2021 - Employing People With Criminal Records

On 28 November 2020, changes to the Disclosure and Barring Service (DBS) filtering rules came into effect, to remove the ‘multiple convictions rule’ and prevent the disclosure of youth cautions.

Filtering rules exclude certain information about minor criminal offences from DBS certificates.  These are termed ‘protected cautions’ or ‘protected convictions’.  Under the previous filtering functions, the ‘multiple convictions rule’ applied, in that a caution or conviction could not be ‘protected’ where the individual had committed more than one offence.  With the update, multiple cautions or convictions will no longer be automatically disclosed in a DBS certificate.  In addition, youth cautions are now always ‘protected’.

This update put us in mind of questions frequently raised by employers about recruiting people with criminal records, so this month’s blog will look at the considerations of doing just that.

The Rehabilitation of Offenders Act 1974

Convictions (given by a court) or cautions (given by the police), are ‘spent’ (the rehabilitation period for the offence has ended) or ‘unspent’ (the rehabilitation period for the offence is still live). For convictions that are ‘spent’ an individual does not need to tell a prospective employer about them unless the role requires a standard or enhanced criminal records check (e.g. for working with children or an accountant).

The Rehabilitation of Offenders Act 1974 entitles employers to take into account ‘unspent’ convictions when considering a person’s application for a role.  There are no legal or insurance barriers to employing someone with an unspent conviction, and unless the conviction resulted in the individual being barred from roles that involve working with children or vulnerable groups (which are exempt from the Act), employing them is at the discretion of the employer.

The Act also gives people with ‘spent’ convictions and cautions the right not to disclose them when they apply for most jobs. For most roles, it is unlawful to refuse an applicant employment solely on the basis of a spent conviction.

Considerations To Be Made 

Beyond looking at skills, qualifications and experience, when considering an application from an individual with a conviction (where declared), it is worthwhile asking pertinent questions as to whether the conviction could have any bearing on the suitability of the applicant:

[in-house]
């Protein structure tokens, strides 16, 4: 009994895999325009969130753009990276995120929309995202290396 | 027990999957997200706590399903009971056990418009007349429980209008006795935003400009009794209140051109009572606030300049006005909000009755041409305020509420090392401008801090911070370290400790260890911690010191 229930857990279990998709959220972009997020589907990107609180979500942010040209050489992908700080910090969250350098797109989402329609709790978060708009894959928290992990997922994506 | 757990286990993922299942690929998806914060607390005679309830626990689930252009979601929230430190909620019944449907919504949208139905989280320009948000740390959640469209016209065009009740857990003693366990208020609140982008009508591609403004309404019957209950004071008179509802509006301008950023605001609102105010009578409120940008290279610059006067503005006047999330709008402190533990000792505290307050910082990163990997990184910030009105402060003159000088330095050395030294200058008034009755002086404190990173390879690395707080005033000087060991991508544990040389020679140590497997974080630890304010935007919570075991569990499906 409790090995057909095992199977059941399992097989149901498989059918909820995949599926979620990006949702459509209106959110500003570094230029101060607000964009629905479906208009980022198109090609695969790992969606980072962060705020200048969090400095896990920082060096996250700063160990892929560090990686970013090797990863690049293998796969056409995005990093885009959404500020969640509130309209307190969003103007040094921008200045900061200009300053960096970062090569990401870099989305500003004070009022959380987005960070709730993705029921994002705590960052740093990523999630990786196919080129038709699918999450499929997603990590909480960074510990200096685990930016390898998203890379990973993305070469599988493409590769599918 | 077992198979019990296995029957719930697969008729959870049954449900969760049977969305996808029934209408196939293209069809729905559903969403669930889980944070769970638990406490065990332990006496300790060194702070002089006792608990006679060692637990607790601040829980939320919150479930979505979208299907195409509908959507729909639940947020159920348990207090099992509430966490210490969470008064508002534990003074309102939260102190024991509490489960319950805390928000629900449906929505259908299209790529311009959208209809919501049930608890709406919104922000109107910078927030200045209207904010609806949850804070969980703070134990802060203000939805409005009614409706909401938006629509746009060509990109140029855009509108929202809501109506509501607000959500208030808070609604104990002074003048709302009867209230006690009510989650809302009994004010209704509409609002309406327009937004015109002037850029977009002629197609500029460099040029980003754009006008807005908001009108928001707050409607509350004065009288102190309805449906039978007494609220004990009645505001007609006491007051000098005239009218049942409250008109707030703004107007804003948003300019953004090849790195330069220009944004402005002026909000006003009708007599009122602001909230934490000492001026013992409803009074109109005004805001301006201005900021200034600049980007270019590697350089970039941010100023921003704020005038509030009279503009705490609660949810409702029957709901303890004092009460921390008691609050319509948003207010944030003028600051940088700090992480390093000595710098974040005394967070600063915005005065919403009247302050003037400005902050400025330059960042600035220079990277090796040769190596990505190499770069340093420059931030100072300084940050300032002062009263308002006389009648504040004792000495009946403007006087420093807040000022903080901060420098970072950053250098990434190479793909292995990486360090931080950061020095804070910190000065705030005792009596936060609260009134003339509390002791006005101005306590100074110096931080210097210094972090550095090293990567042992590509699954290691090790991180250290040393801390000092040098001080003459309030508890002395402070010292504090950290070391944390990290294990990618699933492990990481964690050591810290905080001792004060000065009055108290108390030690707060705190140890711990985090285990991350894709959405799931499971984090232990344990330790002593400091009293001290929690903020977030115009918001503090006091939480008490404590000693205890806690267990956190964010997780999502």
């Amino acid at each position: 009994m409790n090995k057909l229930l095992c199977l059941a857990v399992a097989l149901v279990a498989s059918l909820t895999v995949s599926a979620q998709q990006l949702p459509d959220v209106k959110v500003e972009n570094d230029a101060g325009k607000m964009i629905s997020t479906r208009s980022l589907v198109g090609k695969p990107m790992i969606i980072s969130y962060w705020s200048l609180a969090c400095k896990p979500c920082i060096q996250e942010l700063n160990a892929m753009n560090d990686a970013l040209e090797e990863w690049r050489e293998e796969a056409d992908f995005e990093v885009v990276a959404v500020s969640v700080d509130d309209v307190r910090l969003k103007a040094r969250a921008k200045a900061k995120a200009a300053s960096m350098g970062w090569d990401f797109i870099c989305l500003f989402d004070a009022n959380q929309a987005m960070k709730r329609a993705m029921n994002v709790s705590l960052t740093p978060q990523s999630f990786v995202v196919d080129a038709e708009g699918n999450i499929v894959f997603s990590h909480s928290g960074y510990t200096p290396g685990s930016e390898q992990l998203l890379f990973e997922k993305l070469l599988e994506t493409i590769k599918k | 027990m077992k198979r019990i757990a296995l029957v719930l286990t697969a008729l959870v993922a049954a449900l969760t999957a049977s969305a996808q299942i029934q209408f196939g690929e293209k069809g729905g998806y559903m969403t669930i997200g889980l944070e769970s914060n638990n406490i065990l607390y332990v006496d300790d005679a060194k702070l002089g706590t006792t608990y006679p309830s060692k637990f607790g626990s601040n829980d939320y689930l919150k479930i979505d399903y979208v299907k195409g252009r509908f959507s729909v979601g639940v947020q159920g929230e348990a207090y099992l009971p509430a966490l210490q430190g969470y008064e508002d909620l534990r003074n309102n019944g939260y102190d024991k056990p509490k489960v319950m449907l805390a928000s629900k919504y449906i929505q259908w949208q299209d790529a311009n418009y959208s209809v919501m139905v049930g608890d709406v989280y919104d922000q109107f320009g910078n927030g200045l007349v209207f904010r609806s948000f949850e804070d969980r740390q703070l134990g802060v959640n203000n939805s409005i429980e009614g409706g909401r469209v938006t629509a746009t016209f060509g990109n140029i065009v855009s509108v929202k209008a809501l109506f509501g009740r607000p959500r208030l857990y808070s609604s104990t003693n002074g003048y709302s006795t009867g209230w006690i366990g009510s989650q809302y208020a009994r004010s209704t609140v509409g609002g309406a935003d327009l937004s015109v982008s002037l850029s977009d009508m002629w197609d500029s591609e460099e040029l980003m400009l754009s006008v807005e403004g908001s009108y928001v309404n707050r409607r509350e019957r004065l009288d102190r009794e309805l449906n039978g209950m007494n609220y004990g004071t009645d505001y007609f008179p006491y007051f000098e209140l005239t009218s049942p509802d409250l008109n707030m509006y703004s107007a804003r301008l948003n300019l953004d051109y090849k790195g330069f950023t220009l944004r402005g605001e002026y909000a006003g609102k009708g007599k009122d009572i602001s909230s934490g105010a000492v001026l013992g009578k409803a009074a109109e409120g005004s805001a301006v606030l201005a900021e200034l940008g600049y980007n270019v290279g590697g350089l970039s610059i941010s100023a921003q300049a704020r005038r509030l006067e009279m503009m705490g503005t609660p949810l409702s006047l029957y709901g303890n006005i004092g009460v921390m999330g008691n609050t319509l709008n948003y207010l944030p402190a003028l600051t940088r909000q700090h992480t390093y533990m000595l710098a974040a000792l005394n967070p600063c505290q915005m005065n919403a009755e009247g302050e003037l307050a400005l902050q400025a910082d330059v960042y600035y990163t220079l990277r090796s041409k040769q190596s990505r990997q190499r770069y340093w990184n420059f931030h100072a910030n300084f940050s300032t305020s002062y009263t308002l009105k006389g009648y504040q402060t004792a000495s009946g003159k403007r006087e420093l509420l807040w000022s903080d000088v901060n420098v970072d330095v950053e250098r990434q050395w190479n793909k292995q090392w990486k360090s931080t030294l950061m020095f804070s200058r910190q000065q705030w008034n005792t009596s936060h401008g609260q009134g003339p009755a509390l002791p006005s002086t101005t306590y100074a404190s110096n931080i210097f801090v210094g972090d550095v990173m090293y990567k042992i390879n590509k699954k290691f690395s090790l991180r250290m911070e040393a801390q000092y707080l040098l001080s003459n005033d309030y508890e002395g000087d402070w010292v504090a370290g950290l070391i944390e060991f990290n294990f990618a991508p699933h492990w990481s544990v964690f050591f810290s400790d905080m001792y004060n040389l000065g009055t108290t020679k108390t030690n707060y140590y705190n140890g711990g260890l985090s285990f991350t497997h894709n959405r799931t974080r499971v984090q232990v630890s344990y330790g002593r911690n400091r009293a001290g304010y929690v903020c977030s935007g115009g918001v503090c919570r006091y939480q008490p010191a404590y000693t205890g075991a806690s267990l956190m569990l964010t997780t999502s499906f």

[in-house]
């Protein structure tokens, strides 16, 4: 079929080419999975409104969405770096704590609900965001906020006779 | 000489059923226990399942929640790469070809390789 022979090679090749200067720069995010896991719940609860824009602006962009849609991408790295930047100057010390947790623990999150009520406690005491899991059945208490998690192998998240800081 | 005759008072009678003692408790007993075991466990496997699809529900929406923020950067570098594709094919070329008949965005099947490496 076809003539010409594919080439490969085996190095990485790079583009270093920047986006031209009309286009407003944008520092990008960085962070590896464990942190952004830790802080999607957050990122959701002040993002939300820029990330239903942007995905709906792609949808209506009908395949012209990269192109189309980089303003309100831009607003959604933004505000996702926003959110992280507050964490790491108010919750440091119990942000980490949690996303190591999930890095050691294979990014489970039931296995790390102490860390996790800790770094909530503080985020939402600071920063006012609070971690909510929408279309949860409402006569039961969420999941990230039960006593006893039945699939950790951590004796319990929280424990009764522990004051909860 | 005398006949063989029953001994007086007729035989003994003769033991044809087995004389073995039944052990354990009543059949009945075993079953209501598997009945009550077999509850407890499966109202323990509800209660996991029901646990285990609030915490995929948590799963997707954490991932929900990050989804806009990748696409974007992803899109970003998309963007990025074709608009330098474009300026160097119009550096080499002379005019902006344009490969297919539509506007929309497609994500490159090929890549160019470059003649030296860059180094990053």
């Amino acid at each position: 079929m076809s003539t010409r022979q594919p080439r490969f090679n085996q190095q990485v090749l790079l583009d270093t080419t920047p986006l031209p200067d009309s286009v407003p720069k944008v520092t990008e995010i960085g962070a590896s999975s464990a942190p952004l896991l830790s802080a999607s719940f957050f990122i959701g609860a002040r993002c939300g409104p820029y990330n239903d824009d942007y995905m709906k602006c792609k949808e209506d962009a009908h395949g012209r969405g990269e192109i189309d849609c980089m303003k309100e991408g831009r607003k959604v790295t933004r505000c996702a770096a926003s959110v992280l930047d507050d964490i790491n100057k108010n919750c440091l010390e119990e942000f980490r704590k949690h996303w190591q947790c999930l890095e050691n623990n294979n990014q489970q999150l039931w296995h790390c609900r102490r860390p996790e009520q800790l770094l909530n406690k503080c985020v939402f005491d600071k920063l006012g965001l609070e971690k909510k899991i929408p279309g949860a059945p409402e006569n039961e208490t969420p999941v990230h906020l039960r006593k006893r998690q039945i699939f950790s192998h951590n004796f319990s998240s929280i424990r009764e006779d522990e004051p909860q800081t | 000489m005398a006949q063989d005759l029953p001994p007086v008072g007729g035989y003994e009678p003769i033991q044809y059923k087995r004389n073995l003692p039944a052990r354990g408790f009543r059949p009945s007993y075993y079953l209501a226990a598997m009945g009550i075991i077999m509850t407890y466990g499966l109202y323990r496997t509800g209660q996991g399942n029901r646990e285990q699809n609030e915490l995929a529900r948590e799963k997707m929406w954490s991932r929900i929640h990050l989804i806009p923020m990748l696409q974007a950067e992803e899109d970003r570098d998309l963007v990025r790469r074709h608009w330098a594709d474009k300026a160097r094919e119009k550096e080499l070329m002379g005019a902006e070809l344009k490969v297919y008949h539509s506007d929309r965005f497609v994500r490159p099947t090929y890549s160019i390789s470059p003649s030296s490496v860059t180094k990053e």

– Does the role involve contact with children or vulnerable groups?

– Is the role supervised, or carried out in isolation?

– Does the role involve responsibility for finances or high value items?

– Does the role present opportunities for re-offending?

– Are there safeguards that could be put in place to mitigate risks?

Further consideration may be given towards the nature of the offence, the circumstances at the time, any changes to circumstances since, its seriousness and its relevance to the role applied for, as well as the age of the applicant at the time of the offence and any pattern of offending before or since (if applicable). 

When Details Don’t Match Up

Employers sometimes experience issues where the information declared at interview does not match the information disclosed by a criminal record check.

It is the responsibility of the employer to request the information they need.  Whether spent or unspent, an applicant is not legally bound to disclose any criminal record information if they are not directly asked to do so.  An employer should therefore not penalise the applicant later on in the recruitment process for not disclosing the information voluntarily at the start – although you may wish to consider updating your application process to incorporate the need to declare an applicable criminal record, if it doesn’t already include this.